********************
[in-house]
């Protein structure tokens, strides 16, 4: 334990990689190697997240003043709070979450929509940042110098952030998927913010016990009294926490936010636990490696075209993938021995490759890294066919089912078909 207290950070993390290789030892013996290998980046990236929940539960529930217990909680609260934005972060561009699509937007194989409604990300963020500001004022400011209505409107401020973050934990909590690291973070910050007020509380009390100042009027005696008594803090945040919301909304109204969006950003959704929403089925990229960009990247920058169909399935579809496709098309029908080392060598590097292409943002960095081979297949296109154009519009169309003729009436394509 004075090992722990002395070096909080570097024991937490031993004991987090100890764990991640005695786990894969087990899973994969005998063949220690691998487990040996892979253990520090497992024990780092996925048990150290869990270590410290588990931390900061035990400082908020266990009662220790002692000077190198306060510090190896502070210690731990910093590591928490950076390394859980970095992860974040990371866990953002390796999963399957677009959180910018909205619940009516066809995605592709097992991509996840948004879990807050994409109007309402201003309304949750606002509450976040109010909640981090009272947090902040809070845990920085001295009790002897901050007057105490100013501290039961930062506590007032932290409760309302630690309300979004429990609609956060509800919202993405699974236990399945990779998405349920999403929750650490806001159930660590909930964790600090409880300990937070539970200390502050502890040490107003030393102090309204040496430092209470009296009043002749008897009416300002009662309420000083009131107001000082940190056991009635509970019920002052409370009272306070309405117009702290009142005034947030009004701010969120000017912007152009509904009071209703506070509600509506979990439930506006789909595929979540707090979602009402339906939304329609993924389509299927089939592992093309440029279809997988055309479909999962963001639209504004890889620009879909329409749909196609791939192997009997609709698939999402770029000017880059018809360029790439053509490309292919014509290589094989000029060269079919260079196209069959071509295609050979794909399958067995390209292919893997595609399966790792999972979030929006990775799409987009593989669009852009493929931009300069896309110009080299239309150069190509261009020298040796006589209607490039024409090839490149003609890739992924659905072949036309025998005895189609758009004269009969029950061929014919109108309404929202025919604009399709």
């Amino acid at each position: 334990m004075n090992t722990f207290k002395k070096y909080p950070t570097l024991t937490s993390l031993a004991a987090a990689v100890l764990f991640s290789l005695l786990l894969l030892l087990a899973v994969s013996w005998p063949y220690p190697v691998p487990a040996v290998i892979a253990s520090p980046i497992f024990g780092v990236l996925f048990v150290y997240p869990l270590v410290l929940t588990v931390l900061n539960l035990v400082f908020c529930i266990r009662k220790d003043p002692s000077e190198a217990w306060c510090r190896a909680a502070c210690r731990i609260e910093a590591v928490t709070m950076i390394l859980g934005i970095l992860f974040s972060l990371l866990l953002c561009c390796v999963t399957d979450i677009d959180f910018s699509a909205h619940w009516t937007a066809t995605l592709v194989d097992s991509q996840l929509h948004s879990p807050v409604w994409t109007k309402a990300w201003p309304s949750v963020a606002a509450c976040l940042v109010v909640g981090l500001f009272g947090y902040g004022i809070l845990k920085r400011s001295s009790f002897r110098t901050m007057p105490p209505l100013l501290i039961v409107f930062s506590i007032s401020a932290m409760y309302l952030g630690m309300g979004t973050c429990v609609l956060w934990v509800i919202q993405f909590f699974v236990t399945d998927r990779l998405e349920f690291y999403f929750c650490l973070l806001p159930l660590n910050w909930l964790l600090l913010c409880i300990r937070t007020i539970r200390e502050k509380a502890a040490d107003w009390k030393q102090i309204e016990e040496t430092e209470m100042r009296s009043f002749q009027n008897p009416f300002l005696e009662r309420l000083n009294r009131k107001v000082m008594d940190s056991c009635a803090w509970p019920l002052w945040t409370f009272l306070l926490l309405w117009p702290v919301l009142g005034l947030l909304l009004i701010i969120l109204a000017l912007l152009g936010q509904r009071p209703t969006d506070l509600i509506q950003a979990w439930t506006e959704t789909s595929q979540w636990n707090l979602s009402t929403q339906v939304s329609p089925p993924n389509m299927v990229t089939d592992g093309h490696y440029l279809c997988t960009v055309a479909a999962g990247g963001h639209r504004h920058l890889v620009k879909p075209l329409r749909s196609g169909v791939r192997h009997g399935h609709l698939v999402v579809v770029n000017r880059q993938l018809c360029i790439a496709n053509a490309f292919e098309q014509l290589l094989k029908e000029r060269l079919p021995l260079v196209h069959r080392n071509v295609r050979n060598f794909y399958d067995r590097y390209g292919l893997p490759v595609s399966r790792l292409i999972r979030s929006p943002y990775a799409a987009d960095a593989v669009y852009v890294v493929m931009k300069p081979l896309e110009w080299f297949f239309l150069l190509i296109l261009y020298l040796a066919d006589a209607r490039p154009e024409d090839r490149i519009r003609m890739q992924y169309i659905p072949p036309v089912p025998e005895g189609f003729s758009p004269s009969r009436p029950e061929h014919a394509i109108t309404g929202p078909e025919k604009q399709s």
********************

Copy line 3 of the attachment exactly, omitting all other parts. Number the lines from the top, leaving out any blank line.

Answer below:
């Amino acid at each position: 334990m004075n090992t722990f207290k002395k070096y909080p950070t570097l024991t937490s993390l031993a004991a987090a990689v100890l764990f991640s290789l005695l786990l894969l030892l087990a899973v994969s013996w005998p063949y220690p190697v691998p487990a040996v290998i892979a253990s520090p980046i497992f024990g780092v990236l996925f048990v150290y997240p869990l270590v410290l929940t588990v931390l900061n539960l035990v400082f908020c529930i266990r009662k220790d003043p002692s000077e190198a217990w306060c510090r190896a909680a502070c210690r731990i609260e910093a590591v928490t709070m950076i390394l859980g934005i970095l992860f974040s972060l990371l866990l953002c561009c390796v999963t399957d979450i677009d959180f910018s699509a909205h619940w009516t937007a066809t995605l592709v194989d097992s991509q996840l929509h948004s879990p807050v409604w994409t109007k309402a990300w201003p309304s949750v963020a606002a509450c976040l940042v109010v909640g981090l500001f009272g947090y902040g004022i809070l845990k920085r400011s001295s009790f002897r110098t901050m007057p105490p209505l100013l501290i039961v409107f930062s506590i007032s401020a932290m409760y309302l952030g630690m309300g979004t973050c429990v609609l956060w934990v509800i919202q993405f909590f699974v236990t399945d998927r990779l998405e349920f690291y999403f929750c650490l973070l806001p159930l660590n910050w909930l964790l600090l913010c409880i300990r937070t007020i539970r200390e502050k509380a502890a040490d107003w009390k030393q102090i309204e016990e040496t430092e209470m100042r009296s009043f002749q009027n008897p009416f300002l005696e009662r309420l000083n009294r009131k107001v000082m008594d940190s056991c009635a803090w509970p019920l002052w945040t409370f009272l306070l926490l309405w117009p702290v919301l009142g005034l947030l909304l009004i701010i969120l109204a000017l912007l152009g936010q509904r009071p209703t969006d506070l509600i509506q950003a979990w439930t506006e959704t789909s595929q979540w636990n707090l979602s009402t929403q339906v939304s329609p089925p993924n389509m299927v990229t089939d592992g093309h490696y440029l279809c997988t960009v055309a479909a999962g990247g963001h639209r504004h920058l890889v620009k879909p075209l329409r749909s196609g169909v791939r192997h009997g399935h609709l698939v999402v579809v770029n000017r880059q993938l018809c360029i790439a496709n053509a490309f292919e098309q014509l290589l094989k029908e000029r060269l079919p021995l260079v196209h069959r080392n071509v295609r050979n060598f794909y399958d067995r590097y390209g292919l893997p490759v595609s399966r790792l292409i999972r979030s929006p943002y990775a799409a987009d960095a593989v669009y852009v890294v493929m931009k300069p081979l896309e110009w080299f297949f239309l150069l190509i296109l261009y020298l040796a066919d006589a209607r490039p154009e024409d090839r490149i519009r003609m890739q992924y169309i659905p072949p036309v089912p025998e005895g189609f003729s758009p004269s009969r009436p029950e061929h014919a394509i109108t309404g929202p078909e025919k604009q399709s």